Cover Sheet for Submissions
You must complete a submission cover sheet for every piece of submitted work. This signed sheet acknowledges that you are aware of the plagiarism implications.

Feedback - You will receive spoken and written feedback from teachers on your work. Where appropriate, this feedback will also include suggestions on how you can proceed to the next stage of developing your projects.
Student feedback at RMIT;ID=9pp3ic9obks7

Student Progress
Monitoring academic progress is an important enabling and proactive strategy to assist you to achieve your learning potential. Student progress policy;ID=vj2g89cve4uj1

Special consideration Policy (Late Submission)
All assessment tasks are required to be completed to a satisfactory level. If you are unable to complete any piece of assessment by the due date, you will need to apply for an extension. You can apply in writing for up to a week’s extension from your course teacher. If you need a longer extension, you wil need to apply for special consideration. Special consideration, appeals and discipline;ID=qkssnx1c5r0y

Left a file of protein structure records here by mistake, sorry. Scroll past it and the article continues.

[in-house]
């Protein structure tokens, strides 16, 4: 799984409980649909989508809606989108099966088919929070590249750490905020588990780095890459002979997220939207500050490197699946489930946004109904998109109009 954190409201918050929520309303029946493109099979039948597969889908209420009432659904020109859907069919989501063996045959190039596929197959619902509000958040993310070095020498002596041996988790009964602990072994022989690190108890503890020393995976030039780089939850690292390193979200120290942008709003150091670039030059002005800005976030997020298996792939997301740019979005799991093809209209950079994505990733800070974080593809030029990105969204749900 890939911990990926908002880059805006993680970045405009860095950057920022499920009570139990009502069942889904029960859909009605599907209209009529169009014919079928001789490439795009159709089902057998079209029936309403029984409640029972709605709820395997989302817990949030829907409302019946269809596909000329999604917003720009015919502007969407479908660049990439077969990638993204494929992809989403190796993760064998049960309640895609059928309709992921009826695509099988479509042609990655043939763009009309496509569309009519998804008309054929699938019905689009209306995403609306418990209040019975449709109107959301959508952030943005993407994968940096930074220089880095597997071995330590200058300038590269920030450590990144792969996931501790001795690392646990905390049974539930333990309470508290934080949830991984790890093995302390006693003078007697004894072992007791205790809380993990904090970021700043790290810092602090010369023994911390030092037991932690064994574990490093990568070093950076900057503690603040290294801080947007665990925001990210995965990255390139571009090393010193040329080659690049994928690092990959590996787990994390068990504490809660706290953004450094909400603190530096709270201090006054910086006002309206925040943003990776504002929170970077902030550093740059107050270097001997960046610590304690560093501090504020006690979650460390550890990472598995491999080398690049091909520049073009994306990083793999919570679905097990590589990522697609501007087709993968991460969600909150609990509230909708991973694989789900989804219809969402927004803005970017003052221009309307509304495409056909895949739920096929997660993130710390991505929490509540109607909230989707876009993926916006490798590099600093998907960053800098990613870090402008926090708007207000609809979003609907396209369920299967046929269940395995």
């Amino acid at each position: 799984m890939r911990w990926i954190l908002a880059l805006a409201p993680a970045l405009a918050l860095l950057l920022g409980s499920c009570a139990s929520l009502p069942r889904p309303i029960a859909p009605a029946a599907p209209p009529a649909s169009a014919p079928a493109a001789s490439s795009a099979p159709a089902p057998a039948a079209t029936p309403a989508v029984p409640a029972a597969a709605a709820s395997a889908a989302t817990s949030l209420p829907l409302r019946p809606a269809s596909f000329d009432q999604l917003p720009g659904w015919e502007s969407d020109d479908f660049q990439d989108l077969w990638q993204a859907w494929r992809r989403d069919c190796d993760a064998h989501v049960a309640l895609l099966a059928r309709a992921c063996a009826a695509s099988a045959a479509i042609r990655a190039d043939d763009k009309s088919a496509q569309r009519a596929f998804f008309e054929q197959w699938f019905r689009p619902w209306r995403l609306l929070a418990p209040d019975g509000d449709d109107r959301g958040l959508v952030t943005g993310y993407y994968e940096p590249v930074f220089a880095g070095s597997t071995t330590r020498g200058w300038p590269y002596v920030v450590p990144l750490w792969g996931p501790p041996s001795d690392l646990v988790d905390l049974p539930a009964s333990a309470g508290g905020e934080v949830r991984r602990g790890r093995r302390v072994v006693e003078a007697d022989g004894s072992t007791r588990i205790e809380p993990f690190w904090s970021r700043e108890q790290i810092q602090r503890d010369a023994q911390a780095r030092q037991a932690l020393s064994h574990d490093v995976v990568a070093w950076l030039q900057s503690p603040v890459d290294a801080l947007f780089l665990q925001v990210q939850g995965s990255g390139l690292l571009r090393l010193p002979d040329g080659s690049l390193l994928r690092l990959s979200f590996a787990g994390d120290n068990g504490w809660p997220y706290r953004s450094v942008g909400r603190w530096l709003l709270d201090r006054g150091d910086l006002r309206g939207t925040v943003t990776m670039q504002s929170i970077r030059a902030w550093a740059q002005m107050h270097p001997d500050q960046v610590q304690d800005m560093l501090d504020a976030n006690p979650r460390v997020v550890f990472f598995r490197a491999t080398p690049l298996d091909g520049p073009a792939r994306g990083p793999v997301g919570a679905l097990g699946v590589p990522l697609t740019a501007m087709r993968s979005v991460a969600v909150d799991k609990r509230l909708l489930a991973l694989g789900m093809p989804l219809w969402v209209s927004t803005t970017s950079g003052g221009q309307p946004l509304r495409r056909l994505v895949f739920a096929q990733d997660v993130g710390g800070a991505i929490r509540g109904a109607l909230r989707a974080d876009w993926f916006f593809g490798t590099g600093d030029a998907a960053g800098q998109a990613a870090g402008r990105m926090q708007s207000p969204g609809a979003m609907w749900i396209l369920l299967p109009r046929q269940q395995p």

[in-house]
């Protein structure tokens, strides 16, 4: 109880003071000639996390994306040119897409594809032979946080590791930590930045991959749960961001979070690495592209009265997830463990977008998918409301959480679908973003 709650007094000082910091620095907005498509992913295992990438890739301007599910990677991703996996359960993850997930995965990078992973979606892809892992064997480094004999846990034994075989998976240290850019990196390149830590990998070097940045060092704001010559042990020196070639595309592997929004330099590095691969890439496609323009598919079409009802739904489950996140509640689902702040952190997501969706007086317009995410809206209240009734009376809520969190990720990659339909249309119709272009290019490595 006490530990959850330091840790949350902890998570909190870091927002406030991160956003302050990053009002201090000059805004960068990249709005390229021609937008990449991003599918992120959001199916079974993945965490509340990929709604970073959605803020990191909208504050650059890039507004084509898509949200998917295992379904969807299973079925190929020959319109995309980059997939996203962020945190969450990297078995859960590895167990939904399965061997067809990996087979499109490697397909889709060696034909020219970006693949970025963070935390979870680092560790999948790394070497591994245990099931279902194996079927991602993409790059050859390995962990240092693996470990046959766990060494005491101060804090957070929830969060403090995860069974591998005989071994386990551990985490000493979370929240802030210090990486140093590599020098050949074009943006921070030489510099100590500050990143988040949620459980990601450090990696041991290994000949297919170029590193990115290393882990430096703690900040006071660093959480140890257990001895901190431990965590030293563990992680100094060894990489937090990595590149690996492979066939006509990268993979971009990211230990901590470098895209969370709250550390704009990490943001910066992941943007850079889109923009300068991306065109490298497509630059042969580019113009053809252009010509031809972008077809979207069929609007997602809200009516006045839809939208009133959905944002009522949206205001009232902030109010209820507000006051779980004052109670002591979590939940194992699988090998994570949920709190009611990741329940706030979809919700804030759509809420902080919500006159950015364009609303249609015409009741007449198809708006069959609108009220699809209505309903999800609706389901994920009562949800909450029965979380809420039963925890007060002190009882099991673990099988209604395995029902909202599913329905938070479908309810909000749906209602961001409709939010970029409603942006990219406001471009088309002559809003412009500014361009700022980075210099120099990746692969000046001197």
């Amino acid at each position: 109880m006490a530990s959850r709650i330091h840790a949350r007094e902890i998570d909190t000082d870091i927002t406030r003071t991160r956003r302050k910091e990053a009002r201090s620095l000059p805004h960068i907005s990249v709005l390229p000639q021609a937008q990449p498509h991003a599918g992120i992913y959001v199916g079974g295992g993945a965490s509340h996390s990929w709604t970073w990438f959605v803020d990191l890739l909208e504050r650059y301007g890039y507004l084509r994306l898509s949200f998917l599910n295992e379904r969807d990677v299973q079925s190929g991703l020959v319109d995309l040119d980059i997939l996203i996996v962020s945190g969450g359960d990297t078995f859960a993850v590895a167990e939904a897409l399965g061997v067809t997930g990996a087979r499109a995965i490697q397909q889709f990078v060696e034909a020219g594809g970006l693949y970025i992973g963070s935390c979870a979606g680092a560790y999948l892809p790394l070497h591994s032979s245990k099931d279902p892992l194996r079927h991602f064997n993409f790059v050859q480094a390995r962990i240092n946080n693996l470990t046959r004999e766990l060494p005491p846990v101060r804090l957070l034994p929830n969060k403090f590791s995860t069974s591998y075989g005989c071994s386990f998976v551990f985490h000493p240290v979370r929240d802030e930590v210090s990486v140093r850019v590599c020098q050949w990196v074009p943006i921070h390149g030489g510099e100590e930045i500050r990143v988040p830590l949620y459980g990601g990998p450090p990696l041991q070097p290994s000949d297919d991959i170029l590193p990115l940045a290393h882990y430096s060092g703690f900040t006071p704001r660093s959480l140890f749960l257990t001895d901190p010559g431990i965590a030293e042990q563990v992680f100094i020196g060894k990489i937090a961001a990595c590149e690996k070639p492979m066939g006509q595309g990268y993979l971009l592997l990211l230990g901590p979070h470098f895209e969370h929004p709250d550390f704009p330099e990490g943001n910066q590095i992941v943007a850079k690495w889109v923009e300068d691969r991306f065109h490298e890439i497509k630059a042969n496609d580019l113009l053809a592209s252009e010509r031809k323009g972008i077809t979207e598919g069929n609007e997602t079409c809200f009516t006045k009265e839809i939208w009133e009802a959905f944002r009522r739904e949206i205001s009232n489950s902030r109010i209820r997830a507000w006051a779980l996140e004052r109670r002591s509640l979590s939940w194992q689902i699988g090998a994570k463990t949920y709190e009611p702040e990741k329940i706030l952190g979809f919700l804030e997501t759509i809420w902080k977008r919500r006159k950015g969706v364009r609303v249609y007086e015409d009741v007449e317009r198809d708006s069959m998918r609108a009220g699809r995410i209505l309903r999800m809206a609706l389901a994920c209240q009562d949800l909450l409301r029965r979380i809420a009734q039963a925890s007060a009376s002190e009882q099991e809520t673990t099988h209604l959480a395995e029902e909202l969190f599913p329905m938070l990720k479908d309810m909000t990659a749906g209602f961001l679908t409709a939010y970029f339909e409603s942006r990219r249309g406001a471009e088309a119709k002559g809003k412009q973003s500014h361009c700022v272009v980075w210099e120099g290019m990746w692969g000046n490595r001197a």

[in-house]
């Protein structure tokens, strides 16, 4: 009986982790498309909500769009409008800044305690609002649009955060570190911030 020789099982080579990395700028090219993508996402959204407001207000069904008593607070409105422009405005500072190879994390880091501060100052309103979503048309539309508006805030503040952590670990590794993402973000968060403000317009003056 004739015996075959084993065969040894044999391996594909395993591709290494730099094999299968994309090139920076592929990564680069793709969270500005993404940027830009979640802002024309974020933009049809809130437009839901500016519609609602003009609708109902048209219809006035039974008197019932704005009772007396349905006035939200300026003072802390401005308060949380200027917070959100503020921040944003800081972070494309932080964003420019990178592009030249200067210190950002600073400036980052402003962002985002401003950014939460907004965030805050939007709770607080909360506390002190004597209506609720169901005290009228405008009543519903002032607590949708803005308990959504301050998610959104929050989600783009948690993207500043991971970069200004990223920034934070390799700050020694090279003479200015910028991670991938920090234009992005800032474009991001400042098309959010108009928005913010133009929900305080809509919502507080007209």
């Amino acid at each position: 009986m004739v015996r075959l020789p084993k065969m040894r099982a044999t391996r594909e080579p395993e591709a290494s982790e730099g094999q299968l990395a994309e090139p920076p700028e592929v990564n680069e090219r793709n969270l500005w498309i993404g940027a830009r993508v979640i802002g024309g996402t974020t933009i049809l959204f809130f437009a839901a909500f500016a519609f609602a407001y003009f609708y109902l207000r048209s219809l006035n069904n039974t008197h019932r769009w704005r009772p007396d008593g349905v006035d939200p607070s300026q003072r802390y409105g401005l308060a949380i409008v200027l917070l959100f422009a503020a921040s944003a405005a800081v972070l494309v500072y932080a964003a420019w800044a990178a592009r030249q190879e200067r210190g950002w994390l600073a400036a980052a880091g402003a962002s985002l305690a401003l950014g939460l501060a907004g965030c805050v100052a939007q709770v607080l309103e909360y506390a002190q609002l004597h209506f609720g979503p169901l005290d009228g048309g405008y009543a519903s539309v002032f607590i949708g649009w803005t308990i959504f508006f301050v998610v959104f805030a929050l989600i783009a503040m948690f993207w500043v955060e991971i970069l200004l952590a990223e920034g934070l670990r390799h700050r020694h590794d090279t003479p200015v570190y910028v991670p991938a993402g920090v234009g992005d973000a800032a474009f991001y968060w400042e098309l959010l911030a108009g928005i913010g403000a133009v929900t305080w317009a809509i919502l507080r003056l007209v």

Academic Integrity and Plagiarism - RMIT University has a strict policy on plagiarism and academic integrity. Please refer to the website for more information on this policy go to Academic Integrity;ID=kw02ylsd8z3n

Work Placement:
It is a requirement of this program that all students participate in authentic work related tasks. These may be either simulated or in a real work environment. On occasion, we are approached by industry and given opportunities for students to apply for short term placements. When these placement opportunities arise, students are required to negotiate the specific details with the relevant program coordinator or teacher. All industry placements require students, RMIT staff and host organisations to sign a written agreement prior to the commencement of the placement.

Course Overview: Access Course Overview